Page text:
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Haiti's promised rebuilding unrealized as Haitians challenge authoritarian rule

Independence Day, Jan 1, 2015, photo by Haiti Liberté.jpg

By Travis Ross and Roger Annis, published in the 'Speakout' feature section of Truthout.org, Monday, January 12, 2015 (This article was translated and published in Spanish in Uruguay. Find the Spanish version here.)

Five years following the January 12, 2010 earthquake that struck the capital city of Haiti, the loudly-trumpeted reconstruction of the country is still an unrealized dream. The beginning of the year 2015 finds Haitians engaged in a massive movement of political protest and empowerment seeking to renew, against all odds, their 210-year old nation-building project. Winning a renewal means setting aside the false promises and cruel betrayals of the past five years by the big governments and aid agencies of the world.

Haitians seek relief in Dominican border town but find security crackdown

Dominican soldiers control the entrance of thousands of Haitians hoping to sell goods at the Dajabon market on Jan. 5.jpg

By Renee Lewis, america.aljazeera.com, January 23, 2015

Every Monday and Friday morning, the bi-national market town of Dajabon fills up. Thousands of Haitians cross the border into the Dominican Republic and line the streets of Dajabon with everything from clothes to diapers to food. They wait for the Dominican buyers who arrive on buses, motorcycles and in SUVs from cities all over the country, lured by the cheap prices offered by Haitian sellers. 

Who owns what in Haiti?

Farmers on their expropriated land on the Haitian island of Île-à-Vache..jpg

By Jacob Kushner, newyorker.com, January 18, 2015

The island of La Tortue, off the northern coast of Haiti, has become best known as a place where Haitians facing hard times set sail for lot bo dlo—the other side of the water. When President Jean-Bertrand Aristide was first ousted, in 1991, the U.S. Coast Guard intercepted and repatriated some eighteen hundred “boat people” who had fled Haiti’s north coast en route to South Florida. Recently, though, one British-American company has been working to bring large numbers of people in the other direction, from South Florida to La Tortue.

Haiti earthquake relief funds unaccounted for amid pervasive human misery

By John Marion, wsws.org (World Socialist Web Site), January 20, 2015

Raymond Joseph, a former Haitian representative to the Organization of American States and Haiti’s ambassador to the United States at the time of the devastating 2010 earthquake, recently declared on Bloomberg TV’s “Money Makers” program that “we don’t know where the money has gone.” Joseph was referring to the billions of dollars in foreign aid—including $4 billion pledged by the United States—for earthquake relief in Haiti.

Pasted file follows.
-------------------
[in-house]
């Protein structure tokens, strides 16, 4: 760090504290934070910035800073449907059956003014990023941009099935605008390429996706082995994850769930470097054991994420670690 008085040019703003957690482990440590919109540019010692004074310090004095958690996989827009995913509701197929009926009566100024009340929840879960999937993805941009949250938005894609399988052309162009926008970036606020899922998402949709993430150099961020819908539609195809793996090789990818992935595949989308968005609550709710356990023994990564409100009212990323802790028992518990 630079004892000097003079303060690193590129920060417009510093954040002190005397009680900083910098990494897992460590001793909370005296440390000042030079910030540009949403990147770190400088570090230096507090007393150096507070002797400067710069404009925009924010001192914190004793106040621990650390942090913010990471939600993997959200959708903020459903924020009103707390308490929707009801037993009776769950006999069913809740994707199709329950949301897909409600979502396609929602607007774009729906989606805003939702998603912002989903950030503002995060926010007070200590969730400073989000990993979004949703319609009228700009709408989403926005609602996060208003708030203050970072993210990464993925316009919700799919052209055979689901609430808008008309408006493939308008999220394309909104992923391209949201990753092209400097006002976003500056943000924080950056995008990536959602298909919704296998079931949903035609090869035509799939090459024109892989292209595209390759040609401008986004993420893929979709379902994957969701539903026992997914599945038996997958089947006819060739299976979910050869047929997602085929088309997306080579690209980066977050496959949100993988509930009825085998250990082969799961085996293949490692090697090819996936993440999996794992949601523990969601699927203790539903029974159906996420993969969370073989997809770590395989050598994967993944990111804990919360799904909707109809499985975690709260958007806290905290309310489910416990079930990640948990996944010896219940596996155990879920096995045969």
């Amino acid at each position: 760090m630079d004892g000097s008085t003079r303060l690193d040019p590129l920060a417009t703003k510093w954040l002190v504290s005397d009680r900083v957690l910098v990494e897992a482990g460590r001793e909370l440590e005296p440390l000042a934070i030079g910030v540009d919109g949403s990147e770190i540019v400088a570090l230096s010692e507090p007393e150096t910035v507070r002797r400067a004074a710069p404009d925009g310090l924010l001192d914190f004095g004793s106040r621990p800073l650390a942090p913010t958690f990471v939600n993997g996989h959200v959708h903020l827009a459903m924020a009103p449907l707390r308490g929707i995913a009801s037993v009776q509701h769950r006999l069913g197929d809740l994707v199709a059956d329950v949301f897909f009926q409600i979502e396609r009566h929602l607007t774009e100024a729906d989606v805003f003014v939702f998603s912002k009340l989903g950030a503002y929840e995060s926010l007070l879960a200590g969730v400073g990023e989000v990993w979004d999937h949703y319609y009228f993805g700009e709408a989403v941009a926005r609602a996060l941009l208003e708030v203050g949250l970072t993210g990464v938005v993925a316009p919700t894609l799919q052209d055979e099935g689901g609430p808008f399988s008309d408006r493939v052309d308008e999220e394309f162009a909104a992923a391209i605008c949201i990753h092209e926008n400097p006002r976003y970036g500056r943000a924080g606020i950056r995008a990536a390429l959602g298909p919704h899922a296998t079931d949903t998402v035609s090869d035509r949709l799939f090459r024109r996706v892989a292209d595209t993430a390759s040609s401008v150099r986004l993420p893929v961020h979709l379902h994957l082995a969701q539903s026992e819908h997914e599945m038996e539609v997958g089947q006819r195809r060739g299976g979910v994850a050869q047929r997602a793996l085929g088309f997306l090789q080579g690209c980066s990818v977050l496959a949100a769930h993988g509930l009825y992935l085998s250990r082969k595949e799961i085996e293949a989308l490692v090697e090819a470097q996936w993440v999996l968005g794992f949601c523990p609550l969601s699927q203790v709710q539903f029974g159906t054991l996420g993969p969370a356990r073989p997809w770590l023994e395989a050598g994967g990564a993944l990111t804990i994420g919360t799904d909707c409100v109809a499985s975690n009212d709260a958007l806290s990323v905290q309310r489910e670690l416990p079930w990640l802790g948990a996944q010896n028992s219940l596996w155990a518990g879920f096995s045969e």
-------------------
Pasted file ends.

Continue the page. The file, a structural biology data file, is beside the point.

US court dismisses 8,700 Haitian lives

By Joe Emersberger, telesurtv.net. January 22, 2015

Throughout its history, Haiti has received lessons in savagery from the world’s big imperial powers. The latest lesson was delivered about a week ago by a U.S. court that said the UN cannot be held accountable for criminal negligence that has killed 8,700 Haitians from cholera since 2010. The Obama administration, needlessly worried that the court might take the side of common decency, formally urged the court to rule the way it did. The Institute for Justice and Democracy in Haiti (IJDH) noted that “Despite calls from around the world — including from the UN’s own human rights chief — that the UN must provide remedies to the victims of cholera, the organization has persistently refused.”

The search for justice for Haiti’s cholera victims

By Fran Quigley, counterpunch.org, January 21, 2015

Earlier this month, on the eve of the 5th anniversary of Haiti’s tragic earthquake, a U.S. District Court judge ruled against Haitians’ class action suit asking the United Nations to take responsibility for the deadly cholera epidemic it triggered in October of 2010. Viewed from both narrow and broad perspectives, the decision in Delama Georges, et al, v. United Nations, et al, was the wrong one, and it will be appealed.

Is USAID helping Haiti to recover, or US contractors to make millions?

Haitian man works on constructing a house next to a building destroyed by the 2010 earthquake.jpg

By Jake Johnston, thenation.com, January 21, 2015

The corrugated metal fences surrounding construction sites in downtown Port-au-Prince are covered with a simple message: “Haiti ap vanse,” or “Haiti is moving forward.” Where once many thousands of people made tattered tents and makeshift shelters their home, now massive concrete shells and cranes stand tall amidst the rubble. Returning to Haiti, along with much of the world’s major media, for the fifth anniversary of the earthquake that killed more than 200,000 and displaced 1.5 million, it’s impossible not to see some signs that Haiti is in fact “moving forward.” The large camps of internally displaced persons, the most visible sign of the quake’s lasting impact, have for the most part been cleared, though certainly some remain. But beneath the veneer of progress, a more disturbing reality is apparent.